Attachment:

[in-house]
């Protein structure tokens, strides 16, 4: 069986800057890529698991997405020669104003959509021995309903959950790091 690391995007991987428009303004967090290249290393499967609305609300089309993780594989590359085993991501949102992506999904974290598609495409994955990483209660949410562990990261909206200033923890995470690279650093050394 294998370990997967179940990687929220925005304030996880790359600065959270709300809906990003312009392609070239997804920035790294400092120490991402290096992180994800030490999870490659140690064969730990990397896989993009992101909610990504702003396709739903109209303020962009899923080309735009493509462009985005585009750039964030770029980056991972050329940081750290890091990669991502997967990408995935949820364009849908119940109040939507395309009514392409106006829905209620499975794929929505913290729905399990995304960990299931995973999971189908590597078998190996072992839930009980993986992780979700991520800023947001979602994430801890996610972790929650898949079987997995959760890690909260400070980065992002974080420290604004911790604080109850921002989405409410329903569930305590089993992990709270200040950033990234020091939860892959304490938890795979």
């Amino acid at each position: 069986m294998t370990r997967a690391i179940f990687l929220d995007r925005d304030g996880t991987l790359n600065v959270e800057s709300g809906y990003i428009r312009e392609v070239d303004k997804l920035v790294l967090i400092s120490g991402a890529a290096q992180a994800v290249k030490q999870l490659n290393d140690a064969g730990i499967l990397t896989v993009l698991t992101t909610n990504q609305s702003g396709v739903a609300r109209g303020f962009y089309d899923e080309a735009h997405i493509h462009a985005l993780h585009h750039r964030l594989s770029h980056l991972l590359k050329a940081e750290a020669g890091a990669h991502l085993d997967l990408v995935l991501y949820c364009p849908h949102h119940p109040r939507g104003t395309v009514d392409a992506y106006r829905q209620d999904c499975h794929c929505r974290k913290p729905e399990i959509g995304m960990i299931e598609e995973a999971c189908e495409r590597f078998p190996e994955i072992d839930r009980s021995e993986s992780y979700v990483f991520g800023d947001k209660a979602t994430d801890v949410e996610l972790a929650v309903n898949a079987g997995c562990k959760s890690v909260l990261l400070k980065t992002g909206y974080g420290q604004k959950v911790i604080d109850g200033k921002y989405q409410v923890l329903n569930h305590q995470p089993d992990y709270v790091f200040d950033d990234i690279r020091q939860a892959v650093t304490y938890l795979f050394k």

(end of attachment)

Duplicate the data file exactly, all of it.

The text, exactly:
[in-house]
């Protein structure tokens, strides 16, 4: 069986800057890529698991997405020669104003959509021995309903959950790091 690391995007991987428009303004967090290249290393499967609305609300089309993780594989590359085993991501949102992506999904974290598609495409994955990483209660949410562990990261909206200033923890995470690279650093050394 294998370990997967179940990687929220925005304030996880790359600065959270709300809906990003312009392609070239997804920035790294400092120490991402290096992180994800030490999870490659140690064969730990990397896989993009992101909610990504702003396709739903109209303020962009899923080309735009493509462009985005585009750039964030770029980056991972050329940081750290890091990669991502997967990408995935949820364009849908119940109040939507395309009514392409106006829905209620499975794929929505913290729905399990995304960990299931995973999971189908590597078998190996072992839930009980993986992780979700991520800023947001979602994430801890996610972790929650898949079987997995959760890690909260400070980065992002974080420290604004911790604080109850921002989405409410329903569930305590089993992990709270200040950033990234020091939860892959304490938890795979």
């Amino acid at each position: 069986m294998t370990r997967a690391i179940f990687l929220d995007r925005d304030g996880t991987l790359n600065v959270e800057s709300g809906y990003i428009r312009e392609v070239d303004k997804l920035v790294l967090i400092s120490g991402a890529a290096q992180a994800v290249k030490q999870l490659n290393d140690a064969g730990i499967l990397t896989v993009l698991t992101t909610n990504q609305s702003g396709v739903a609300r109209g303020f962009y089309d899923e080309a735009h997405i493509h462009a985005l993780h585009h750039r964030l594989s770029h980056l991972l590359k050329a940081e750290a020669g890091a990669h991502l085993d997967l990408v995935l991501y949820c364009p849908h949102h119940p109040r939507g104003t395309v009514d392409a992506y106006r829905q209620d999904c499975h794929c929505r974290k913290p729905e399990i959509g995304m960990i299931e598609e995973a999971c189908e495409r590597f078998p190996e994955i072992d839930r009980s021995e993986s992780y979700v990483f991520g800023d947001k209660a979602t994430d801890v949410e996610l972790a929650v309903n898949a079987g997995c562990k959760s890690v909260l990261l400070k980065t992002g909206y974080g420290q604004k959950v911790i604080d109850g200033k921002y989405q409410v923890l329903n569930h305590q995470p089993d992990y709270v790091f200040d950033d990234i690279r020091q939860a892959v650093t304490y938890l795979f050394k």